• Registered Users Posts: 130 ✭✭Thegingerbear


    I discussed the plan with a Teagasc rep recently and he was very helpful and I sent him an email a few days later querying what happens after the 5 years has expired same as I queried here but he hasn't replied. I guess they are reluctant to put anything in print in case it comes back to bite them!


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  • Registered Users Posts: 9,100 ✭✭✭tanko


    Agroforestry in Ireland would be a great option for many. I've seen first hand mud fat cows on the 1st of February after being out-wintered in the woods.
    The main problem and its a biggy is as soon as you put your land into Agriforestry it is forevermore classed as forestry land, it cannot be returned to agricultural land without paying back all the grants + interest.
    Agriforestry would suit a lot of marginal farms but who in there right mind would destroy the land value.
    Even marginal land is making 7-8k/acre but turn it into forestry classed land with the grants gone into Agriforestry and its only worth 2-3k/acre at best if you can get someone to take it.

    Where is marginal land making 7-8K/acre?


  • Registered Users Posts: 479 ✭✭PoorFarmer


    tanko wrote: »
    Where is marginal land making 7-8K/acre?

    I'd have plenty to sell at that price


  • Moderators, Society & Culture Moderators Posts: 12,559 Mod ✭✭✭✭blue5000


    I wonder is there a change in policy on the way? There is some fookup about entitlements on newly planted land going on at present too, maybe try Johnstown castle to find out exactly what is going on.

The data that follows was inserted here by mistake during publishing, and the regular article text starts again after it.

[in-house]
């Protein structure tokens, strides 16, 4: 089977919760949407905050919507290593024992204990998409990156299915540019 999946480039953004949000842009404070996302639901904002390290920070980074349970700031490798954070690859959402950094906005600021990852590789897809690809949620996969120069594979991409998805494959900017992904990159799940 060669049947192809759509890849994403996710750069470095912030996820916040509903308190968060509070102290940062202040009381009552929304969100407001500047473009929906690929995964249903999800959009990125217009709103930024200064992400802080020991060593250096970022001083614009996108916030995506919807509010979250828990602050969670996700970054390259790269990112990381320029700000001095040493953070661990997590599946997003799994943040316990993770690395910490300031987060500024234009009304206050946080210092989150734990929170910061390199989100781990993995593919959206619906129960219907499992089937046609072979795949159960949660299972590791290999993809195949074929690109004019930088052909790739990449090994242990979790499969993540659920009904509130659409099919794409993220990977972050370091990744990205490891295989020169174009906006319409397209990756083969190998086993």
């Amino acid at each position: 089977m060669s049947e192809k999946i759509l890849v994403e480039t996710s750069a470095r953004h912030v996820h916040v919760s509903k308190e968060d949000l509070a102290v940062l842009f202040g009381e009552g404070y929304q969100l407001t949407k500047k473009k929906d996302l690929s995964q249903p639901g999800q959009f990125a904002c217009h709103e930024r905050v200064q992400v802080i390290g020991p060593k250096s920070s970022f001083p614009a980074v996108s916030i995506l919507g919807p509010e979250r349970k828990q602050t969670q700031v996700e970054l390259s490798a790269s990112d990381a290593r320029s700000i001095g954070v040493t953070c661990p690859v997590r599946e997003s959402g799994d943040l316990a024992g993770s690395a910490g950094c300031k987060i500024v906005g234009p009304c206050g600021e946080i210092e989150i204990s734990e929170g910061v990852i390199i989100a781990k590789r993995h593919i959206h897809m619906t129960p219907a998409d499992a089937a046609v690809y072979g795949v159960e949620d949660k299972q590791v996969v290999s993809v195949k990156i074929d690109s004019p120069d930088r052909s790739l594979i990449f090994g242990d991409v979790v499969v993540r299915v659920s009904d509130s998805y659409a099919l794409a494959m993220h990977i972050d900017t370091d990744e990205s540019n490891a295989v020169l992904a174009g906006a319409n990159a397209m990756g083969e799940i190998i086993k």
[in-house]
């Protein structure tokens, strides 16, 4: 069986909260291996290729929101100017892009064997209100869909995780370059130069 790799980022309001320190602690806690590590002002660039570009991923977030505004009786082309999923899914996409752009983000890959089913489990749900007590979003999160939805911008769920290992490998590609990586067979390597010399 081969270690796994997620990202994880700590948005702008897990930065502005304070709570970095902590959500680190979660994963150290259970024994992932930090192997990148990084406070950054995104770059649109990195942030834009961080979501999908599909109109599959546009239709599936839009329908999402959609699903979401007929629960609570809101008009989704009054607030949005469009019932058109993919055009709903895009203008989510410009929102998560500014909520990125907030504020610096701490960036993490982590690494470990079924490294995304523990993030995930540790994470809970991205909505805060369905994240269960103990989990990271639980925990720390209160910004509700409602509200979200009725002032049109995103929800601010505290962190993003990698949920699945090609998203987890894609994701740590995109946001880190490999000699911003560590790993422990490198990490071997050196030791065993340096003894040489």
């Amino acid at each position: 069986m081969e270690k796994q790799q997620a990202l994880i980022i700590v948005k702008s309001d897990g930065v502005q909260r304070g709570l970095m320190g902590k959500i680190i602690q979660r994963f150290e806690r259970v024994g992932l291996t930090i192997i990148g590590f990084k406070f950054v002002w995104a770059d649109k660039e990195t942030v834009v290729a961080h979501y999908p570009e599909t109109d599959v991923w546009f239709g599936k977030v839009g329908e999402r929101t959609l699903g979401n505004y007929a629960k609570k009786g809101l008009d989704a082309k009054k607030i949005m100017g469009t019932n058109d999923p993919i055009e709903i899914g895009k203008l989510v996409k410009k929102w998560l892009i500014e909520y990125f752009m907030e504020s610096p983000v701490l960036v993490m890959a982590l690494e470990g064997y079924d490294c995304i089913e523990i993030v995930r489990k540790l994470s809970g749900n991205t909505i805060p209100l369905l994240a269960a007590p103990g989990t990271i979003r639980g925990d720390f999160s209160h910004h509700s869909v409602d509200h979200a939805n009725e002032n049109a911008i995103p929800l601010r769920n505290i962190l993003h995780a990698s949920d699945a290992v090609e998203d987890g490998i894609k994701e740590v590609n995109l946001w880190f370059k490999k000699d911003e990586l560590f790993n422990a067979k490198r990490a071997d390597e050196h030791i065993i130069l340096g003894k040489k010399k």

If the seat's wet, sit on yer hat, a cool head is better than a wet ar5e.



  • Registered Users Posts: 130 ✭✭Thegingerbear


    Teagasc got back to me and said they will advise in the coming days as they weren't sure what happens after the 5 yrs is up.


  • Registered Users Posts: 772 ✭✭✭Cattlepen


    Anyone thinking of Agro forestry should hold off. The scheme as it stands is hardly fit for purpose but there are some great men in the dept of ag trying to push for a much improved scheme. We’ll have to wait and see. They have to get EU agreement on their proposals.
    IMO, the grants should be as long as commercial forestry. Also having to put land into forestry for ever and eternity will not appeal to an older demographic farmers. If it was mandatory for e.g 45 years it puts a time limit on it which people might get their head around and after that the chances of the next generation clearing the forest to put back in agriculture are very slim. Each tree would have sequestered 1 tonne of carbon and the environment would be improved. Let the next crowd deal with the problems at hand at that time then


  • Registered Users Posts: 18,996 ✭✭✭✭gozunda


    Cattlepen wrote: »
    Anyone thinking of Agro forestry should hold off. The scheme as it stands is hardly fit for purpose but there are some great men in the dept of ag trying to push for a much improved scheme. We’ll have to wait and see. They have to get EU agreement on their proposals.
    IMO, the grants should be as long as commercial forestry. Also having to put land into forestry for ever and eternity will not appeal to an older demographic farmers. If it was mandatory for e.g 45 years it puts a time limit on it which people might get their head around and after that the chances of the next generation clearing the forest to put back in agriculture are very slim. Each tree would have sequestered 1 tonne of carbon and the environment would be improved. Let the next crowd deal with the problems at hand at that time then